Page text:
The grand, central Antienne which takes place at about five in the morning, is very gay and very attractive in every respect. The travellers of distinction who have passed the night at the out-post will usually be presented at the central Antienne. The bulletins of news which have arrived during the night will be published; there will be announced also the spectacles prepared by neighboring Phalanxes, the movements of caravans approaching the region and the movements of industrial armies. Finally there will be there the reports which have arrived during the night, whether of the Congress of Unity sitting on the Bosphorus, or the inferior Congresses of the Amazon, the Chesapeake, &c.
The Antienne is also a second Exchange: it affords the opportunity of rectifying previous negotiations, as for instance, when any of the arrangements of the previous evening are affected by the news of the night or by other incidents subsequent to the holding of the Exchange. At the Antienne in such cases, sudden measures are agreed upon.
The combination of these agreeable incidents renders the Antienne a very irregular repast, a merry confusion, which alone would serve to call up at five in the morning those most inclined to late rising, even if they were not moved by the desire of assisting at the sessions of the groups which commence at the close of the Antienne and even before. Thus after the central Antienne hardly an eighth of the Phalanx are remaining in bed.
In fine weather, the central Antienne closes with the minor parade of the morning. Here is a description of it. I suppose it takes place at five o’clock.
At a quarter before five a chime of bells sounds the call for the parade and the hymn of the dawn. In the course of five minutes every preparation for going down is made in the halls of the Antienne; on descending, the instruments of the musicians, the decorations of the priests and the officers of the parade are found under the porches. When five is struck, the Athlete, Conrad, aged fourteen, the major on duty, gives the command to form the groups. I have before said that the officers of the minor parade are chosen from the choir of Athletes; thus the aids of Conrad are like him thirteen or fourteen years old ; the Athletes, Antenor and Amphion for the groups of men, and Clorinda and Galatea for the groups of women.
Amphion and Galatea go on one side to form the bands of music; Antenor and Clorinda to arrange the procession. This is formed in the following manner.
I suppose there are in all four hundred persons, men, women, and children, who make up twenty groups ready to go to different parts of the domain. The twenty standard bearers take their places in line at regular distances facing the peristyle with their banners before them. The musicians are formed in vocal and instrumental divisions, with a priest j or priestess at the head of each group. Before the priest or priestess there is a burning censer, with a child of the same sex, carrying perfumes, and there is a hierophant or high-priest between the columns of the two sexes. The drums and trumpets are stationed on the two sides of the peristyle; the animals and carriages are drawn up on the sides of the court.
In the centre is the major Conrad, having beside him his aide, and before him four children of the choir of Neophytes, who carry signal flags to transmit the orders to the telegraph, which repeats them to the domes of the chateaux, to the groups already abroad on the domain, and to the palaces of the neighboring Phalanxes.
When all is ready, a roll of the drum orders silence and the major announces the salute to God. Then the drums, trumpets, and all the instruments are heard ; the chimes from every dome sound also, perfumes fill the air, the waving of the banners is repeated from the spires of the palace and of the chateaux; the groups which have already gone forth unite in the ceremony, travellers alight, and caravans before quitting their stations join in the salute.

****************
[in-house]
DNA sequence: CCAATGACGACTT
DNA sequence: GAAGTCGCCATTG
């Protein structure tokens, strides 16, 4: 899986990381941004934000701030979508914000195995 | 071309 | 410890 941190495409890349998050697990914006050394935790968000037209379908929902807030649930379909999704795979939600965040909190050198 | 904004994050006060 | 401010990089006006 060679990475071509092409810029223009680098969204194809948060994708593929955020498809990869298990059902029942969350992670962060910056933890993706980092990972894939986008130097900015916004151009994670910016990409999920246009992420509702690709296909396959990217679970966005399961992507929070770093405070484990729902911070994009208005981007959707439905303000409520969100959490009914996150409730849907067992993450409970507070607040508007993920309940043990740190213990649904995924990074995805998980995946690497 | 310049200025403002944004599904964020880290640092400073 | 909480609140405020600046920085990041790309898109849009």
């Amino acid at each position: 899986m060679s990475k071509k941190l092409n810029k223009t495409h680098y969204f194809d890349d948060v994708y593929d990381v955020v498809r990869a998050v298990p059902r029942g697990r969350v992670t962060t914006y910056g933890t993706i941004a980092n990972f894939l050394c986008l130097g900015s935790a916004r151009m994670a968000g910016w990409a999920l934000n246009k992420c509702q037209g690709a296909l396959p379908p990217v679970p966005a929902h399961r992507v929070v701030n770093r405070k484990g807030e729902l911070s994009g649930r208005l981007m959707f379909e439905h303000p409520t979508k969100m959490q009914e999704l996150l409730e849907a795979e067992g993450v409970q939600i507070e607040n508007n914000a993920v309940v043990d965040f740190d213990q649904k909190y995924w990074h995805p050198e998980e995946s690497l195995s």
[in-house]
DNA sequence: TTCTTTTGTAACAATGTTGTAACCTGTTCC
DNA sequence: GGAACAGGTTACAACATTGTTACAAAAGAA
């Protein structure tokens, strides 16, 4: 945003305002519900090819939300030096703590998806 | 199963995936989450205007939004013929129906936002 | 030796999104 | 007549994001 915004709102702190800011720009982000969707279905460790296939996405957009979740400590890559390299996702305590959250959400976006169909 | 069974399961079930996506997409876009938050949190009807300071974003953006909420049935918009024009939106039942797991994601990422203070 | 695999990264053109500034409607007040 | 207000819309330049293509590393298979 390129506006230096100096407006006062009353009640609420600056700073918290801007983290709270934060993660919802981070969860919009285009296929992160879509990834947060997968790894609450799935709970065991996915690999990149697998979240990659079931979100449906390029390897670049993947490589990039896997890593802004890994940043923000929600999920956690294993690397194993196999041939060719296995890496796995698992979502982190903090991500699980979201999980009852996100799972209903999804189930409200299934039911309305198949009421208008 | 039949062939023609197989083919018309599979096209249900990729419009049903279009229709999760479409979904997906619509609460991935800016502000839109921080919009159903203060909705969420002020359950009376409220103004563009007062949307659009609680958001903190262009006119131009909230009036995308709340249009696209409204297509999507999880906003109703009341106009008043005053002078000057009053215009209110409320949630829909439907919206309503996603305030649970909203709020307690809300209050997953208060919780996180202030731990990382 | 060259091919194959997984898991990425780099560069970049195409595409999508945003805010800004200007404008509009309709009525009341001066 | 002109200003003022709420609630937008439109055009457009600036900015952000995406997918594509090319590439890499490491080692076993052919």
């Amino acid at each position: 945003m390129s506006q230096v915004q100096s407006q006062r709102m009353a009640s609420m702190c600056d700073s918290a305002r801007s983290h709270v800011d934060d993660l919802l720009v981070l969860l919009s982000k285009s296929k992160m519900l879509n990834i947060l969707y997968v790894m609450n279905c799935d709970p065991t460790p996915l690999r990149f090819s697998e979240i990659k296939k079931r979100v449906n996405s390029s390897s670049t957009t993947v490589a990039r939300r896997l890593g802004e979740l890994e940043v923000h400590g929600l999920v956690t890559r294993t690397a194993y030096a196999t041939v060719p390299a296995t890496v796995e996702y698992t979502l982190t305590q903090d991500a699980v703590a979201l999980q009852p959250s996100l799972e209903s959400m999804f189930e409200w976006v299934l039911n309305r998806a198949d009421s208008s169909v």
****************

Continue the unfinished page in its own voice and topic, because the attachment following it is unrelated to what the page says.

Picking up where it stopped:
The salute lasts but a few moments, and then the high-priest gives the signal for the hymn. The priests and priestesses at the head of the vocal and instrumental parties chant the prelude and then the hymn is sung in chorus by all the groups.
After the hymn is finished the little Khan orders the roll to be beaten to the banners, the musicians break their ranks, lay aside their instruments, and go each to take his place under the ensign of his industrial group. The procession defiles in free order and not in regular masses, for being formed of persons of different ages from young to old age, it would not be easy for them to march in line with a regular step as is done at the grand parade. They arrange themselves in an artificial disorder, each group takes its carriages and leading them forward, they defile before the grand peristyle where are placed certain dignitaries, a paladin of the sovereign bearing his escutcheon if it is the minor parade, and if it is the grand parade a paladin of the emperor of unity bearing the cycloidal crescent.
Each group on its passage receives a salute proportioned to its rank. The groups of agriculture and masonry which are first, are saluted with the grand flourish, equivalent to the drum-beat in the fields. Thence each goes to its place of labor.
The hymn to God traverses the globe in different ways; on the day of the equinox there is a grand parade at day-dawn, and the spherical hierarchy presents to the rising sun a chain of phalanxes of two or three thousand leagues, whose hymns, for twenty-four hours follow each other around the globe in every longitude that receives the light. At the two solstices, the hymns are chanted at the same time over the whole globe by the entire human race, at the instant corresponding to noon at Constantinople.
- Charles Fourier and Charles A. Dana (translator), “An Unpublished Fragment of Fourier,” The Harbinger 3, no. 10 (August 15, 1846): 150-151.